For well over half a century now, we’ve been able to catch live radio broadcasts from New York’s renowned Metropolitan Opera. But a recent high-tech update of that process has become the buzz of the opera world — and it could well turn out to be one of the saving graces of an allegedly arcane art form that Peter Gelb, the Met’s general director since August 2006, sees as increasingly “irrelevant” in a rapidly changing society.

Part of his revolutionary strategy to “bring opera to the people” again is the Met’s new series of live, high-definition video simulcasts of selected Saturday matinee performances via satellite to movie theaters all over the world. After last season’s very successful launch, the program’s been expanded to more than 600 theaters worldwide — and one public library here in Charleston.

Any participating theater will charge you at least $22 — but the same broadcasts can be seen for free at the Charleston County Library on Calhoun Street, probably the only place on earth where these state-of-the-art multimedia broadcasts won’t cost you.

Mayor Joe Riley and his Office of Cultural Affairs thought such news worthy of a press conference last Thursday, but maybe Gelb’s claim of operatic irrelevance is on the money, ’cause the local media stayed away in droves — save for yours truly.

But as he pointed out, there’s no better place to offer such a service than in the city that hosts Spoleto Festival USA — which brings us some of America’s best and most adventurous opera every spring. The festival’s 30 years in Charleston have inspired the creation of such year-round institutions as a first-rate symphony orchestra and several top-notch chamber music groups … so why not also embrace the next-best thing to real live opera?

And Sara Breibart, the library’s adult program director, has done this effort up right, with lots of help from her tech-savvy colleagues and her support organization: the Friends of the Library. That worthy outfit put up the bucks needed to acquire the high-def satellite reception, digital projection, and surround-sound equipment that these broadcasts require.

On top of that, each broadcast costs a cool $2,500.

The City picked up the tab for last Saturday’s first broadcast, but fresh patrons will be needed to help pay for future broadcasts — and there are seven more choice offerings scheduled through April of next year. Check out all of the tempting titles at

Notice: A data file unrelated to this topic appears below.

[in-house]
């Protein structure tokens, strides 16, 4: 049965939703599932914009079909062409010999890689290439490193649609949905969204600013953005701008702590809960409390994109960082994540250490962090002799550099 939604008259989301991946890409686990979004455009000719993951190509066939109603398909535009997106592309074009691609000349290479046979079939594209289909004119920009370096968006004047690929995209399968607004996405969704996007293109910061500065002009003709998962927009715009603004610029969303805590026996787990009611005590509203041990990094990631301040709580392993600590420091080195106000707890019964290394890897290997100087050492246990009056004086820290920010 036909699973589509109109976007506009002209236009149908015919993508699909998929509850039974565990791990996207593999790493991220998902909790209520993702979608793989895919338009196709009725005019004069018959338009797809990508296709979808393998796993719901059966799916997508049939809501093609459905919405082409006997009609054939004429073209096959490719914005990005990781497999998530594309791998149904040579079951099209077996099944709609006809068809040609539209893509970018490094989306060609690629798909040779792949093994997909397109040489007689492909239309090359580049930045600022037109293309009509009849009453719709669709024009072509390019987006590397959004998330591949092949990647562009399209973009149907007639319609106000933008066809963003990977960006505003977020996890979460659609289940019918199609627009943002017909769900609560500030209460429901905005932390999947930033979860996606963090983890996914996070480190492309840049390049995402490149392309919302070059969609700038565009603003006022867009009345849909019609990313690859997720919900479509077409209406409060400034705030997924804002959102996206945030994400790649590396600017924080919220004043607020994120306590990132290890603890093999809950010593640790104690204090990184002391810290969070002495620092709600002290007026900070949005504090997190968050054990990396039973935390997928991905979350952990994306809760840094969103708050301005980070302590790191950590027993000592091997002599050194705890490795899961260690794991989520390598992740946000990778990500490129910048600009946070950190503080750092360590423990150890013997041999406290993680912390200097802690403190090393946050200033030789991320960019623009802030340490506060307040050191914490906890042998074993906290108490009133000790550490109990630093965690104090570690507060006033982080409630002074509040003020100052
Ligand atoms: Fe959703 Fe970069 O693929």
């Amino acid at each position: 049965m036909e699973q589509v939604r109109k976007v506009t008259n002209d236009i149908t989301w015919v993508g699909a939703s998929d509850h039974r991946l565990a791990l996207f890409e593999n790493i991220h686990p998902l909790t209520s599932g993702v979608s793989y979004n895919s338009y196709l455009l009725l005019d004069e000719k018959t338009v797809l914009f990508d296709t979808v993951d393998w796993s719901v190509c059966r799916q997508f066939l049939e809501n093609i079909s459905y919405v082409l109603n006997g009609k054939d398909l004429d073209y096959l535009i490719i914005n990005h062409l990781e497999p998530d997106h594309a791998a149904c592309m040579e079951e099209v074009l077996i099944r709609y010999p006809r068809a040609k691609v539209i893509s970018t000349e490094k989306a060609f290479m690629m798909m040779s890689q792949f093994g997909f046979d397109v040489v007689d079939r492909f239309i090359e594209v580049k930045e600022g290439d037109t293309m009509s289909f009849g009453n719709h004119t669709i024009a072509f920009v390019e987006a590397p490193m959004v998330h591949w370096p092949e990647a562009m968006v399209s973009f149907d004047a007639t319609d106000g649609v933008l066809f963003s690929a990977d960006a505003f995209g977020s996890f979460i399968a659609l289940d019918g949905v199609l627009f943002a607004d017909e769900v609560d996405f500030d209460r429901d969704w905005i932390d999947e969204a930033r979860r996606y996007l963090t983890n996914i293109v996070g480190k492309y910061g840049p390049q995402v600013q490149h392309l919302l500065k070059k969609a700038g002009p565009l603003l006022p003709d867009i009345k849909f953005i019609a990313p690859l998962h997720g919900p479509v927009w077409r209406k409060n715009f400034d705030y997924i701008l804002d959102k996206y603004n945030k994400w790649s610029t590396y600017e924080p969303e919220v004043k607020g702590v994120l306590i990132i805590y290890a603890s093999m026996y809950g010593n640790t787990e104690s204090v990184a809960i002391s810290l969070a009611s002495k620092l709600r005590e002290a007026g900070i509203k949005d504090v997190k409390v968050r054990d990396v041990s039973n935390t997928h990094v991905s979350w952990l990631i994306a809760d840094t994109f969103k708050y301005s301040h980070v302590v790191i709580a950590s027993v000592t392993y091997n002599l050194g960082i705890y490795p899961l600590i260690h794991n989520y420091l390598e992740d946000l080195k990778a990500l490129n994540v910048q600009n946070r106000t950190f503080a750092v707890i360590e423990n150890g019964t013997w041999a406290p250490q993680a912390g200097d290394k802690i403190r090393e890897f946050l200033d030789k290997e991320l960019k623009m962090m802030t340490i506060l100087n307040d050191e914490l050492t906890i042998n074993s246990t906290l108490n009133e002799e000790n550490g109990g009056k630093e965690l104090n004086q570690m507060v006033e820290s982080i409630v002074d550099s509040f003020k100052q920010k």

Then, if you love opera, ante up. If you were there Saturday, you know why you must.

It was a real winner: French composer Charles Gounod’s Romeo et Juliette, a lesser-known piece that we heard here two Spoletos back. No room here for a detailed review, but operatic superstars du jour Anna Netrebko (soprano, Juliette), Roberto Alagna (tenor, Romeo), and Nathan Gunn (baritone, Mercutio) led an otherwise starry cast that delivered the goods in spades. Let’s not forget the operatically astute conductor (and beloved tenor) Plácido Domingo leading the fabulous Met orchestra. Oh, and then there’s the world-class staging, props, costumes, lighting, videography, etc.

The overall effect was uncanny: the blend of high-def video and sound seduced and deceived us all. We found ourselves clapping and cheering after beloved arias as if we were really there. It all added up to a supremely classy and memorable affair. The only improvement I’d ask for is a bigger screen.

Fair warning: the library’s viewing room seats only 200 — and the place was jam-packed on Saturday; lots of folks were turned away. Start times vary, so check ’em out online or call (843) 805-6930. Then show up very early for any hope of a seat. If you can’t get in, try Summerville’s Azalea Square theater: the only other nearby commercial venue that has the cultural couth to present such a milestone series.

Never fear — your $22 will be very well-spent.